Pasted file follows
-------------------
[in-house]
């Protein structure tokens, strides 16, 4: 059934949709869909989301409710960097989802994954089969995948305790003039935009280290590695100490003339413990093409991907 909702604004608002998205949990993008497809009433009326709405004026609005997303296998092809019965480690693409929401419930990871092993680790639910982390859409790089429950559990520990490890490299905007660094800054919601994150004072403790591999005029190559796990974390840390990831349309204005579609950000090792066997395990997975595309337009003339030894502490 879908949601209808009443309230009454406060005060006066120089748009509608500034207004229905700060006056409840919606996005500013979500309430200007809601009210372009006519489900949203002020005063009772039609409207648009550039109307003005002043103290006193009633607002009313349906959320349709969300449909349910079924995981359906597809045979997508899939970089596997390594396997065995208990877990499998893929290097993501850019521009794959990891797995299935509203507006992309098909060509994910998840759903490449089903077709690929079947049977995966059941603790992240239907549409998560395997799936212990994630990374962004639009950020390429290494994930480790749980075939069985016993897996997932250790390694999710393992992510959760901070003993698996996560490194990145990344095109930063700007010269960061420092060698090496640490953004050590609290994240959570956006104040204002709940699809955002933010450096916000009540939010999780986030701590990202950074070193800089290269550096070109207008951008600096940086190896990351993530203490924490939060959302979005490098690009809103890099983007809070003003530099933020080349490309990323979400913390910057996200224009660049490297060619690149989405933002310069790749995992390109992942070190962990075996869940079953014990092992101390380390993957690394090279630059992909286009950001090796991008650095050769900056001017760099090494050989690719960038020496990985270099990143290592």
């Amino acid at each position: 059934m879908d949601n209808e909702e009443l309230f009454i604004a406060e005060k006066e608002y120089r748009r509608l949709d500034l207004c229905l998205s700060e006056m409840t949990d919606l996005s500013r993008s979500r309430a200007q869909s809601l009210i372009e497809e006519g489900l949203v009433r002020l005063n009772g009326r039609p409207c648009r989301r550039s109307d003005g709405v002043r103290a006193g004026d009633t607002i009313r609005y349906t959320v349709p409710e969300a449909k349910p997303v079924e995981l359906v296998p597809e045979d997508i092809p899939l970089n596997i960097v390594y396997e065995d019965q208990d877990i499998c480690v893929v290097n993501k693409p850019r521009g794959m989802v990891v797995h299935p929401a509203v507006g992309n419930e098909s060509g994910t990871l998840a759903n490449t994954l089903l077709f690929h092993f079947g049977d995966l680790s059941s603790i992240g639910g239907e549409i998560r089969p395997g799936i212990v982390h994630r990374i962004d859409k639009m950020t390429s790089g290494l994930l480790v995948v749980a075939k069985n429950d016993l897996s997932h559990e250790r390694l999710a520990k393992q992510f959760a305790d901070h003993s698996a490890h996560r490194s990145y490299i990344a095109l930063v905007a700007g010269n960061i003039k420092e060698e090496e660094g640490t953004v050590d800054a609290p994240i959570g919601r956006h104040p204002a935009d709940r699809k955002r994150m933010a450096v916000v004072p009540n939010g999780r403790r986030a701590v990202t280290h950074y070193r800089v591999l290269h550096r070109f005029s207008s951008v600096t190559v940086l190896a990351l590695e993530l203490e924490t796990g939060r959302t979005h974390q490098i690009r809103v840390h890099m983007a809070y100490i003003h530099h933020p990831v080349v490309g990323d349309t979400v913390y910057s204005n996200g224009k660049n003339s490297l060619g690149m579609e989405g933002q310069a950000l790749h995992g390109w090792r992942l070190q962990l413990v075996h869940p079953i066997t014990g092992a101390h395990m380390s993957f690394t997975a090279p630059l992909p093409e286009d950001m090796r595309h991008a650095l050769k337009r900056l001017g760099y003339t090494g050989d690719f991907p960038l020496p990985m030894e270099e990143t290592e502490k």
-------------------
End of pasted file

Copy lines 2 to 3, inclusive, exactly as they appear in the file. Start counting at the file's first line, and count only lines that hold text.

């Protein structure tokens, strides 16, 4: 059934949709869909989301409710960097989802994954089969995948305790003039935009280290590695100490003339413990093409991907 909702604004608002998205949990993008497809009433009326709405004026609005997303296998092809019965480690693409929401419930990871092993680790639910982390859409790089429950559990520990490890490299905007660094800054919601994150004072403790591999005029190559796990974390840390990831349309204005579609950000090792066997395990997975595309337009003339030894502490 879908949601209808009443309230009454406060005060006066120089748009509608500034207004229905700060006056409840919606996005500013979500309430200007809601009210372009006519489900949203002020005063009772039609409207648009550039109307003005002043103290006193009633607002009313349906959320349709969300449909349910079924995981359906597809045979997508899939970089596997390594396997065995208990877990499998893929290097993501850019521009794959990891797995299935509203507006992309098909060509994910998840759903490449089903077709690929079947049977995966059941603790992240239907549409998560395997799936212990994630990374962004639009950020390429290494994930480790749980075939069985016993897996997932250790390694999710393992992510959760901070003993698996996560490194990145990344095109930063700007010269960061420092060698090496640490953004050590609290994240959570956006104040204002709940699809955002933010450096916000009540939010999780986030701590990202950074070193800089290269550096070109207008951008600096940086190896990351993530203490924490939060959302979005490098690009809103890099983007809070003003530099933020080349490309990323979400913390910057996200224009660049490297060619690149989405933002310069790749995992390109992942070190962990075996869940079953014990092992101390380390993957690394090279630059992909286009950001090796991008650095050769900056001017760099090494050989690719960038020496990985270099990143290592």
């Amino acid at each position: 059934m879908d949601n209808e909702e009443l309230f009454i604004a406060e005060k006066e608002y120089r748009r509608l949709d500034l207004c229905l998205s700060e006056m409840t949990d919606l996005s500013r993008s979500r309430a200007q869909s809601l009210i372009e497809e006519g489900l949203v009433r002020l005063n009772g009326r039609p409207c648009r989301r550039s109307d003005g709405v002043r103290a006193g004026d009633t607002i009313r609005y349906t959320v349709p409710e969300a449909k349910p997303v079924e995981l359906v296998p597809e045979d997508i092809p899939l970089n596997i960097v390594y396997e065995d019965q208990d877990i499998c480690v893929v290097n993501k693409p850019r521009g794959m989802v990891v797995h299935p929401a509203v507006g992309n419930e098909s060509g994910t990871l998840a759903n490449t994954l089903l077709f690929h092993f079947g049977d995966l680790s059941s603790i992240g639910g239907e549409i998560r089969p395997g799936i212990v982390h994630r990374i962004d859409k639009m950020t390429s790089g290494l994930l480790v995948v749980a075939k069985n429950d016993l897996s997932h559990e250790r390694l999710a520990k393992q992510f959760a305790d901070h003993s698996a490890h996560r490194s990145y490299i990344a095109l930063v905007a700007g010269n960061i003039k420092e060698e090496e660094g640490t953004v050590d800054a609290p994240i959570g919601r956006h104040p204002a935009d709940r699809k955002r994150m933010a450096v916000v004072p009540n939010g999780r403790r986030a701590v990202t280290h950074y070193r800089v591999l290269h550096r070109f005029s207008s951008v600096t190559v940086l190896a990351l590695e993530l203490e924490t796990g939060r959302t979005h974390q490098i690009r809103v840390h890099m983007a809070y100490i003003h530099h933020p990831v080349v490309g990323d349309t979400v913390y910057s204005n996200g224009k660049n003339s490297l060619g690149m579609e989405g933002q310069a950000l790749h995992g390109w090792r992942l070190q962990l413990v075996h869940p079953i066997t014990g092992a101390h395990m380390s993957f690394t997975a090279p630059l992909p093409e286009d950001m090796r595309h991008a650095l050769k337009r900056l001017g760099y003339t090494g050989d690719f991907p960038l020496p990985m030894e270099e990143t290592e502490k």